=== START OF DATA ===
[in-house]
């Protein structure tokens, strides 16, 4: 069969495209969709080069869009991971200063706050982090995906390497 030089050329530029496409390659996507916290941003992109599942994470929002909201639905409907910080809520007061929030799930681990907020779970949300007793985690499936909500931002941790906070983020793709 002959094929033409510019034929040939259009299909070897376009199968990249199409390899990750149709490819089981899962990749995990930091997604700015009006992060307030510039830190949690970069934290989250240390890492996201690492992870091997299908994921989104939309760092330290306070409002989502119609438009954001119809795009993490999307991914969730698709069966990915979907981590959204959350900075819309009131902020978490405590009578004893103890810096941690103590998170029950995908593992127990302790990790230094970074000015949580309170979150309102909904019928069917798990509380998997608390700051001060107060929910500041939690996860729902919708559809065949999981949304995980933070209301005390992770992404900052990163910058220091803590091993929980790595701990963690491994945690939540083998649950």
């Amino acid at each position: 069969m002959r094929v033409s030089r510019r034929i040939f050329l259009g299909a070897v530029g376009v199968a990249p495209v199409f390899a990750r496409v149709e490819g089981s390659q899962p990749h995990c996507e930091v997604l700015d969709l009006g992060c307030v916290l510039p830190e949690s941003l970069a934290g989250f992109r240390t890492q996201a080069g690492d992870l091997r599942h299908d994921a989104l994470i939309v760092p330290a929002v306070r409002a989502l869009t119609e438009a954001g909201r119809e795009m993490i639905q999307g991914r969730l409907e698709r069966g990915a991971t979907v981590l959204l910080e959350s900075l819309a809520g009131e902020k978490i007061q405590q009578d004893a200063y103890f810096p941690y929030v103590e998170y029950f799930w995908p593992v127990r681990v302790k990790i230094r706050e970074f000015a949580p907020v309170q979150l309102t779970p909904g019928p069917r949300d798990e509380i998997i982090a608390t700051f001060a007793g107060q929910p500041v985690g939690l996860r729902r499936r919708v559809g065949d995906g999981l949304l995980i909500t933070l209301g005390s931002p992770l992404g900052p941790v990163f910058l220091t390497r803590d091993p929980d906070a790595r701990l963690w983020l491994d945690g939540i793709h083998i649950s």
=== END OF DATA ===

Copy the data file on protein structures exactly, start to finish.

[in-house]
């Protein structure tokens, strides 16, 4: 069969495209969709080069869009991971200063706050982090995906390497 030089050329530029496409390659996507916290941003992109599942994470929002909201639905409907910080809520007061929030799930681990907020779970949300007793985690499936909500931002941790906070983020793709 002959094929033409510019034929040939259009299909070897376009199968990249199409390899990750149709490819089981899962990749995990930091997604700015009006992060307030510039830190949690970069934290989250240390890492996201690492992870091997299908994921989104939309760092330290306070409002989502119609438009954001119809795009993490999307991914969730698709069966990915979907981590959204959350900075819309009131902020978490405590009578004893103890810096941690103590998170029950995908593992127990302790990790230094970074000015949580309170979150309102909904019928069917798990509380998997608390700051001060107060929910500041939690996860729902919708559809065949999981949304995980933070209301005390992770992404900052990163910058220091803590091993929980790595701990963690491994945690939540083998649950």
């Amino acid at each position: 069969m002959r094929v033409s030089r510019r034929i040939f050329l259009g299909a070897v530029g376009v199968a990249p495209v199409f390899a990750r496409v149709e490819g089981s390659q899962p990749h995990c996507e930091v997604l700015d969709l009006g992060c307030v916290l510039p830190e949690s941003l970069a934290g989250f992109r240390t890492q996201a080069g690492d992870l091997r599942h299908d994921a989104l994470i939309v760092p330290a929002v306070r409002a989502l869009t119609e438009a954001g909201r119809e795009m993490i639905q999307g991914r969730l409907e698709r069966g990915a991971t979907v981590l959204l910080e959350s900075l819309a809520g009131e902020k978490i007061q405590q009578d004893a200063y103890f810096p941690y929030v103590e998170y029950f799930w995908p593992v127990r681990v302790k990790i230094r706050e970074f000015a949580p907020v309170q979150l309102t779970p909904g019928p069917r949300d798990e509380i998997i982090a608390t700051f001060a007793g107060q929910p500041v985690g939690l996860r729902r499936r919708v559809g065949d995906g999981l949304l995980i909500t933070l209301g005390s931002p992770l992404g900052p941790v990163f910058l220091t390497r803590d091993p929980d906070a790595r701990l963690w983020l491994d945690g939540i793709h083998i649950s």